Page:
When you go back to the opening scenes of Begins, it becomes blindingly clear — in a narrative, thematic, and even visual sense — that this titular rising was, in fact, the true resurrection. Bruce could only “begin” (ahem) to be Batman when his father rappelled down and carried him out in his weakest moment; at his “lowest” point, then, he can only return to this alter-ego by repeating the same act — without the assistance of others or, even, any fibered material.
Thanks to some wide compositions and Hans Zimmer‘s incredibly score, it becomes one of the finest moments of the trilogy. Yet Rises bungles this idea of redemption and resurrection in its very final moments; the problem being that, in order to come full circle in a satisfying manner, the aforementioned arc can really only end with his death. Should you mash these three films together into one seven-and-a-half-hour story, the three main ideas themselves almost converge into a three-act story of inception (no pun intended), corruption, and absolution.
But after, again, seven-and-a-half hours, such absolution rings a little hollow if he didn’t take that final step for these people. Bruce Wayne was always innocent, and did an incredibly noble thing by letting Batman take the fall for Dent’s crimes — but Gotham still saw him as the perpetrator. That’s what needed to be amended, and, to those who have lived under a lie for eight years, Bruce Wayne could only show “his true self” by making the ultimate sacrifice for them.
Remember that these are people who, by this point, mostly — though not exclusively, as evidenced throughout — still see him as a murdering psychotic who left the city in a state of emotional wreckage and with a pile of bodies to his name. (“Five dead, two of them cops.”) If Nolan took this extra, bold step in the Rises finale, the symbol would be absolved, the man behind it would still have his own legacy, and the people of Gotham would finally have the hero that was created back on the plane. Heck, that’s practically the whole point in handing the reigns to Robin; it doesn’t truly matter who takes up the cowl, only that said cowl fights the corrupt and, at the same time, inspires others into doing good.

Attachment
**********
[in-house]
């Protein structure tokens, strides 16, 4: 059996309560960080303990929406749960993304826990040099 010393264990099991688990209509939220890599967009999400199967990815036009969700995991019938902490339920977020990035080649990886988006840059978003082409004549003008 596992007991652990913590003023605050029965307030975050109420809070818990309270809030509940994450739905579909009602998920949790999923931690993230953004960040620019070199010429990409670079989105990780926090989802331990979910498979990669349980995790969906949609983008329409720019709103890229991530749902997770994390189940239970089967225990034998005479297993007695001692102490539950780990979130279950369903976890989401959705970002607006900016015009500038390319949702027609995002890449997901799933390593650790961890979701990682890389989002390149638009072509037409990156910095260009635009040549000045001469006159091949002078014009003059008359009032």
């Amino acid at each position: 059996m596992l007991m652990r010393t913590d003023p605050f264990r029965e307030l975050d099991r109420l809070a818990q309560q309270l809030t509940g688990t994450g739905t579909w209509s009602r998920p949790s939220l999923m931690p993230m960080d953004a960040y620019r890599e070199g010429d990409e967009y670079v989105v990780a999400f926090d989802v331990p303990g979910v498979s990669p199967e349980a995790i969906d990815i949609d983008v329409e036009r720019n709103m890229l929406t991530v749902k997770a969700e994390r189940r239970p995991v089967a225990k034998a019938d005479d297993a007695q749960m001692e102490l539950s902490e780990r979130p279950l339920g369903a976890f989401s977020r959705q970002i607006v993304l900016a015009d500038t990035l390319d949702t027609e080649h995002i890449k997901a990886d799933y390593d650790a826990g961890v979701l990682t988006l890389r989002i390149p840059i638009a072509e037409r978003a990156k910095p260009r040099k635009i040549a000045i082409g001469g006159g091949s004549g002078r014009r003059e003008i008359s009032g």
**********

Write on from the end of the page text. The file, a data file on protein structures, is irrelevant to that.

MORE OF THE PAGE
The true journey is not necessarily about Bruce Wayne’s innocence, conscious, emotional state, any of that — it’s always been about how people see his true self. (Think of it as “The man does not matter at this time.”) Sure, everybody thinks he’s dead — though a Bruce Wayne sighting at a Florence cafe would get Jim Gordon’s attention at some point — but such a heroic send-off is the kind of happy turn most of us had praised the series for avoiding in the first place. He saves the city, he gets the girl, and they can visit that store where I once bought a David Bowie shirt.
It’s nice to see him get away unscathed, but when the hell did Nolan ever give him an easy break? And why start at the end?
What do you think? Should Wayne have bit the dust at the end of The Dark Knight Rises, or was that final moment deserved?
*Watching The Dark Knight again, I was surprised to notice that Nolan symbolized the character’s relationship with civilians, criminals, and violence in his first onscreen appearance with a single visual cue: The bending a well-intentioned (albeit wrongheaded and stupid) civilian’s gun into total dysfunction. Not to quote myself, but “it doesn’t truly matter who takes up the cowl, only that said cowl fights the corrupt and, at the same time, inspires others into doing good.”